Klemp signs with Iowa, fulfills promise to late grandfather
Jerry Klemp was looking down and smiling
Jerry Klemp had to be doing the hokey pokey in heaven as he smiled down Wednesday morning.
You see, Jerry loved a lot of things, his family first and foremost, and, oh, how he adored his grandkids. He also loved the Iowa Hawkeyes, from the lean years of the 1970s through the golden era when Hayden Fry brought his swashbuckling charisma to Iowa City and turned the program into a power.
Jerry was just a stone’s throw from Kinnick Stadium on Jan. 8, 2005, when he succumbed to leukemia after a long and hard fight at the age of 62 at the University of Iowa Hospitals. But not before his grandson Logan Klemp, just a
Logan took a giant, official step towards fulfilling that promise yesterday morning.
With his immediate family by his side and a throng of South Hamilton students and faculty members looking on, Logan signed his letter of intent to play football at Iowa. It’s been his dream, one that began sitting on his grandfather’s hospital bed all those years ago.
“It feels amazing, a dream come true,” Logan said after he signed on the dotted line and received heaps of hugs and handshakes from well-wishers. “It’s the culmination of a long, long time coming.”
The public display was not Logan’s scene. He would have been happy to do the paperwork as he slurped down a bowl of Cheerios from his kitchen table. But there he was grinning and laughing.
There weren’t any tears. Those would have been supplied by grandpa.
“He was a tough guy, but he would have truly been in tears,” Corey Klemp, Logan’s dad and Jerry’s son, said. “Just seeing that work ethic that Logan has, the things that allowed him to get here is what my dad would be proud of.”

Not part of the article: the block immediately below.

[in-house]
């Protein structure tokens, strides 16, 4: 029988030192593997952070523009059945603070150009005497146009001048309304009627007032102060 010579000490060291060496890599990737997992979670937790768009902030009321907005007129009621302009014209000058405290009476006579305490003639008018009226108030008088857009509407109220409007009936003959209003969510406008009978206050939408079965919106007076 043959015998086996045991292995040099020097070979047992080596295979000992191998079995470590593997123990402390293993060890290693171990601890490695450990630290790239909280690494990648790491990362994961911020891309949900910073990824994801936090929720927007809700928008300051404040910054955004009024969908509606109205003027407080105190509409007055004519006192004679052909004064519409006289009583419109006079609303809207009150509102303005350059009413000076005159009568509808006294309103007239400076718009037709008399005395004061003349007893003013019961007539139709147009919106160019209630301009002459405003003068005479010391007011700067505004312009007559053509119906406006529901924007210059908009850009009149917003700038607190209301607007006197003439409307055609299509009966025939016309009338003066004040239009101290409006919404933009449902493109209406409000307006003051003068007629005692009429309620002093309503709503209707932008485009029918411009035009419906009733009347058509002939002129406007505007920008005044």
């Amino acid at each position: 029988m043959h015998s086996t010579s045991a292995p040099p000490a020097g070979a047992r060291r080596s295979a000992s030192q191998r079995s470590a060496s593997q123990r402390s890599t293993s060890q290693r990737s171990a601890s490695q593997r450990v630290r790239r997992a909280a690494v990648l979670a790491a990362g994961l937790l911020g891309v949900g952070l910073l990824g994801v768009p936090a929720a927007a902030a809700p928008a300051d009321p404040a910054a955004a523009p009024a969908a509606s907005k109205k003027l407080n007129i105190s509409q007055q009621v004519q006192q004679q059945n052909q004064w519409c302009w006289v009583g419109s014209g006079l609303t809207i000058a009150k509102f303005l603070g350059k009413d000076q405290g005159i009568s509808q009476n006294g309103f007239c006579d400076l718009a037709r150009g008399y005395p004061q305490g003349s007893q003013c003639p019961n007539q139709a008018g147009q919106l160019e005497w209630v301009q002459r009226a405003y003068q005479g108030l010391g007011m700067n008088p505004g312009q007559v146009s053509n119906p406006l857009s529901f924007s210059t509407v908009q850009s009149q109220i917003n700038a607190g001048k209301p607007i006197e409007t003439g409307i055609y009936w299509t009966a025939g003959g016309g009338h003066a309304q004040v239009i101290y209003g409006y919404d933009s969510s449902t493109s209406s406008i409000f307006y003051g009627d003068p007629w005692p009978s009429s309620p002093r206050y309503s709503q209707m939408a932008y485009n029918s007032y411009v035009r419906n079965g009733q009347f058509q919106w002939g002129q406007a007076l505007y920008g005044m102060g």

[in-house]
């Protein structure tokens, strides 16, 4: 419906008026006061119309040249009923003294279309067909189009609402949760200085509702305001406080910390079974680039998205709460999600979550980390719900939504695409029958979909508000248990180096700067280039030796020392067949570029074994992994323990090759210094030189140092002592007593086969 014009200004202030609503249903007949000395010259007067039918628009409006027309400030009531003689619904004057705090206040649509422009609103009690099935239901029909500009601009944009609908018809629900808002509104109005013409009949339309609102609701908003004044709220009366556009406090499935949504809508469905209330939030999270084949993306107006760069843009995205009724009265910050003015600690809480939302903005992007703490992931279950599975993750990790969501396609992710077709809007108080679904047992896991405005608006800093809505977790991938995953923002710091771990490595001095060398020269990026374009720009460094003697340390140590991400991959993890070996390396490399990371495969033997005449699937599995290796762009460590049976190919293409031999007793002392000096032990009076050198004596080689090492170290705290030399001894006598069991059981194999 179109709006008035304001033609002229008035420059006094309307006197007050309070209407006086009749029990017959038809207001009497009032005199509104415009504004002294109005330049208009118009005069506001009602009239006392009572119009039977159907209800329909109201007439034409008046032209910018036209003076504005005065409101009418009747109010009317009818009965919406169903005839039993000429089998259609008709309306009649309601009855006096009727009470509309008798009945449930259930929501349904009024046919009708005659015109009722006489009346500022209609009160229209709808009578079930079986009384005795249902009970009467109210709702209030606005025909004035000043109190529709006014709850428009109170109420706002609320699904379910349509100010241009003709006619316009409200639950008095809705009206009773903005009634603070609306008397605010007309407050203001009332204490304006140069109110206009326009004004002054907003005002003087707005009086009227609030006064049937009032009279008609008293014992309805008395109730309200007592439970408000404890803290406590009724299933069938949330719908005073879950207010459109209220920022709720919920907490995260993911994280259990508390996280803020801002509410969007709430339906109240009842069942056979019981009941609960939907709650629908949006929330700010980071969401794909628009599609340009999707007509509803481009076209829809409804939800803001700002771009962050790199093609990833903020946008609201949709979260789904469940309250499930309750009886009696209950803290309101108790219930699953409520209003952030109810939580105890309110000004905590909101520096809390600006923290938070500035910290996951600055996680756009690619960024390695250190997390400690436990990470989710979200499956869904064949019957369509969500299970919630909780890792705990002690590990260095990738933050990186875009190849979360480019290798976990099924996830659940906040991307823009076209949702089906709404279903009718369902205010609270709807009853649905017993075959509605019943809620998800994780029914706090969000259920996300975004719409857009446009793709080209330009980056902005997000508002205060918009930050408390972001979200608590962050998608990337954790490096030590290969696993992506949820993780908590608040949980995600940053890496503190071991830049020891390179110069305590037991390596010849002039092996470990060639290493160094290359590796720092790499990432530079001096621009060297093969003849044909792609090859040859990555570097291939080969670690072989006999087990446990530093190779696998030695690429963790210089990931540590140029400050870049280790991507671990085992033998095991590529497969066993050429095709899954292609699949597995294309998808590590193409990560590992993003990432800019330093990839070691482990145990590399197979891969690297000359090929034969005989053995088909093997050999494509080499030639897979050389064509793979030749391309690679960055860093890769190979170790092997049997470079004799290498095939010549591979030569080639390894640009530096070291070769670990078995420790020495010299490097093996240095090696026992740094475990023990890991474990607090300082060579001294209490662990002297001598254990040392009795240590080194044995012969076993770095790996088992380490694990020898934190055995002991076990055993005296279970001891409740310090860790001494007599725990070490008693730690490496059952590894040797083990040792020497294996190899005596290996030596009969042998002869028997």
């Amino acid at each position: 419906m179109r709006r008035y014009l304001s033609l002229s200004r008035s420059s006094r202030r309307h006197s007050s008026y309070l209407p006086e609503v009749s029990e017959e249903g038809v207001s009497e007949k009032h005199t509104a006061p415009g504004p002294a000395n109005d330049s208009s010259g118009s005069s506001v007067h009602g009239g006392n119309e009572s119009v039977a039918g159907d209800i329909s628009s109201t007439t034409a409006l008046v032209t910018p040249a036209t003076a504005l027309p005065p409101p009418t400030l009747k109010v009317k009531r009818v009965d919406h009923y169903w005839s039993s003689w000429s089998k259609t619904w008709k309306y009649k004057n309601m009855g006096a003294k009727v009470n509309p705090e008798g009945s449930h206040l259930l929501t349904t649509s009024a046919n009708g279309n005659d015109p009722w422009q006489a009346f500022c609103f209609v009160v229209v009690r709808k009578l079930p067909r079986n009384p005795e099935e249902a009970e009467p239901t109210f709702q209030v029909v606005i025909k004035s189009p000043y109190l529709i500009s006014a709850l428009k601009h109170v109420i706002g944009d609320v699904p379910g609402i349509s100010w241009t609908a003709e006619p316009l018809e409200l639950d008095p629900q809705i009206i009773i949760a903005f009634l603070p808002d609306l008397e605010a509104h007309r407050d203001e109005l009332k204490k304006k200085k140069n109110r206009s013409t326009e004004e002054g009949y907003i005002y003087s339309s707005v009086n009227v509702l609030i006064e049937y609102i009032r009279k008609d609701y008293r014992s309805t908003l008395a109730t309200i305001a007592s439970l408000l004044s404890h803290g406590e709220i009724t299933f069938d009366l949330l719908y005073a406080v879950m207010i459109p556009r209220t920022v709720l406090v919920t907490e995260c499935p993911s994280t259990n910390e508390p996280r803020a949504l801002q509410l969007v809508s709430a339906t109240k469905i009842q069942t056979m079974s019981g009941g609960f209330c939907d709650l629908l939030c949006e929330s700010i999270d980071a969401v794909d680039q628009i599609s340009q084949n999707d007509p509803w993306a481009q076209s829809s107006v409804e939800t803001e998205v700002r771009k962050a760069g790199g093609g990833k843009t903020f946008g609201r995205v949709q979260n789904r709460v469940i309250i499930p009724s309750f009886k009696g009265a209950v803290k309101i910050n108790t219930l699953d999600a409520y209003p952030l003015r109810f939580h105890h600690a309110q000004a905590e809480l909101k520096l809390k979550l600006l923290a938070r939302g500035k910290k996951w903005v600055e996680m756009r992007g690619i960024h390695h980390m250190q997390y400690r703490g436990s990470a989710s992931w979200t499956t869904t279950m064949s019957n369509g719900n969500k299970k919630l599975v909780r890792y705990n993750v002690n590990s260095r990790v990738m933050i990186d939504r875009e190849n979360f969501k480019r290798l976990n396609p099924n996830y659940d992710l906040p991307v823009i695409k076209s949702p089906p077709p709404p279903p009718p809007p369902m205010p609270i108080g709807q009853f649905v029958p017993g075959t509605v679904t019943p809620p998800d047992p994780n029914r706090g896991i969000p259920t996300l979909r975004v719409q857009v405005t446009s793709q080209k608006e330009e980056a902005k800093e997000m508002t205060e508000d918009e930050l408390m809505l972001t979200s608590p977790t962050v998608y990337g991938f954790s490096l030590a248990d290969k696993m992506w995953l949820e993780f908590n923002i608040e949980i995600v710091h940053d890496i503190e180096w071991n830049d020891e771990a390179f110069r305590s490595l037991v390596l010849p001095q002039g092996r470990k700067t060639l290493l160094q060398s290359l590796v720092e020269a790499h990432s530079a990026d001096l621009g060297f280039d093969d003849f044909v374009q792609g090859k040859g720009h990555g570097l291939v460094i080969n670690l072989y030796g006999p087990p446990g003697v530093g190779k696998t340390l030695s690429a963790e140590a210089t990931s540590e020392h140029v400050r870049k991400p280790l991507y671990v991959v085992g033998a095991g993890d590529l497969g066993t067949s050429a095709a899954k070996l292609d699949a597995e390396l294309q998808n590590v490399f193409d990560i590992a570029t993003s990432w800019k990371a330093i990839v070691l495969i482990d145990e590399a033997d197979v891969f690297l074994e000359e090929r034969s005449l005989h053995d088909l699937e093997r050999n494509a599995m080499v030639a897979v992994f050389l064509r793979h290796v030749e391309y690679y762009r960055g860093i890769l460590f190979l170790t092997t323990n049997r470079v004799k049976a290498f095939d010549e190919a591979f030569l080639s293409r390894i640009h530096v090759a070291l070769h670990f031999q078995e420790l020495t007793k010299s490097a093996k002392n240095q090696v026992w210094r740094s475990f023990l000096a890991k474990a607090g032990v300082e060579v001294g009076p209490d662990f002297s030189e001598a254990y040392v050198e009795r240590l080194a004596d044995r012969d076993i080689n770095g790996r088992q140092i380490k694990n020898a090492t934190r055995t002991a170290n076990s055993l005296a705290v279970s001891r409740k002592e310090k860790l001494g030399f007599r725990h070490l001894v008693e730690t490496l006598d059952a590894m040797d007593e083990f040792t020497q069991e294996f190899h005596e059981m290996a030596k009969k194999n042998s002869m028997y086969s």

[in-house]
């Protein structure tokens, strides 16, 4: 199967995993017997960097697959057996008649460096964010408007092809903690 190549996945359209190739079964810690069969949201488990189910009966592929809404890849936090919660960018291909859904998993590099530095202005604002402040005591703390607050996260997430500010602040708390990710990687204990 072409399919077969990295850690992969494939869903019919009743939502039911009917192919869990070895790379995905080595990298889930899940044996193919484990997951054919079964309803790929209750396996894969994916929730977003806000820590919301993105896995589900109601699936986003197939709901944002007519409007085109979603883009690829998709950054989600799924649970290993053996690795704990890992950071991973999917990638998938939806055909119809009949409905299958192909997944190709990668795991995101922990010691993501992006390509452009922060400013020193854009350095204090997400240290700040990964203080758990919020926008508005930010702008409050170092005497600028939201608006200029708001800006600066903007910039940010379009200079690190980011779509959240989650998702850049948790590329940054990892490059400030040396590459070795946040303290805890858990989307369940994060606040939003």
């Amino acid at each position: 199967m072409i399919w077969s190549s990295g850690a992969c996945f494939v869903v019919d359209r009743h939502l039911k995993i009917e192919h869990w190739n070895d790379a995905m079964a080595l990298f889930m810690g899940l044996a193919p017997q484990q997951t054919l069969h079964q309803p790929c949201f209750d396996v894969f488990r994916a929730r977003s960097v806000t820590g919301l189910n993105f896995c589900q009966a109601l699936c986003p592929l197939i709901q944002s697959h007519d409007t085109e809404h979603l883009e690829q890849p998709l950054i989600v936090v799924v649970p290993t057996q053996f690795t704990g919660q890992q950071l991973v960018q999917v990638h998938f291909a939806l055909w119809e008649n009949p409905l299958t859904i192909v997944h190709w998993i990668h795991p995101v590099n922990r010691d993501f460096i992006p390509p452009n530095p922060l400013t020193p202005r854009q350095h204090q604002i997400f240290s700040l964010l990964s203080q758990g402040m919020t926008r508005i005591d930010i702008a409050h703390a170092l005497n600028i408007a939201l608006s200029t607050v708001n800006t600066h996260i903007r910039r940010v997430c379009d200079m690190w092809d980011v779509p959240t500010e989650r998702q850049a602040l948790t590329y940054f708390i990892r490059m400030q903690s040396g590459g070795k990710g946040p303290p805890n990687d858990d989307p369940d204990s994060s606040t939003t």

Jerry battled his disease for a long time, taking his chemotherapy treatments during lunch breaks so he wouldn’t miss a minute of work. It wasn’t until he entered the U of I in the fall of 2004 for a bone marrow transplant that he finally took time off. He was given the choice of having the transplant, which doctors hoped would add years to his life, or continuing with standard care that in all likelihood wouldn’t have saved his life.
Jerry took the chance, one that, in the end, didn’t pay off. Why? He was thinking of his family.
“His goals were to see one of his granddaughters get married and to watch Logan play a varsity football game,” Corey said. “So it was worth that chance.”
Logan was indoctrinated to Iowa football during his visits to his grandpa’s hospital room. On Saturdays, he and Corey would run over to the north parking ramp and take in the games from high above.
From the parking ramp to a scholarship player. Not bad at all.
“We’d sit up there and he’d be captivated,” Corey said of his son. “He’d go back and sit on his grandpa’s bed and tell him that he was going to play for the Hawkeyes. At the time it was like oh, that’s cute, but as he got older you could tell he was kind of serious about that.”
Jerry never got to see Logan play or Corey coach football, but he’s been with them in spirit for every game. Corey, South Hamilton’s head coach, wears his dad’s ruby ring every time he steps on the sideline. Logan keeps his grandpa’s memory alive by wearing one of Jerry’s old shirts underneath his uniform. It’s ragged now and barely resembles clothing, but it’s a tradition he’s never been able to part with.
Logan’s on-field demeanor resembles Jerry’s tough exterior, too. Watch his Hudl video; he plays like Charles Jefferson in Fast Times At Ridgemont High, a menacing man among mere boys. He’s like so many gifted, small town football players. All he wanted was to get his foot in the door; he’ll let his work and dedication do the rest.
“I’m super excited to get there and be the competitor that I am and see where it goes from there,” Logan said. “I can’t wait to represent South Hamilton on a big stage like that.”
If you know Logan Klemp, then you know not to doubt him. He’s not Iowa’s most prized recruit, but neither was Bob Sanders, or Robert Gallery, or Dallas Clark, or Josey Jewell, or Webster City native Boone Myers, or … you get the picture.
He’s just a kid with a dream, one that he shared with his grandpa all those years ago.
You better believe Jerry would be proud.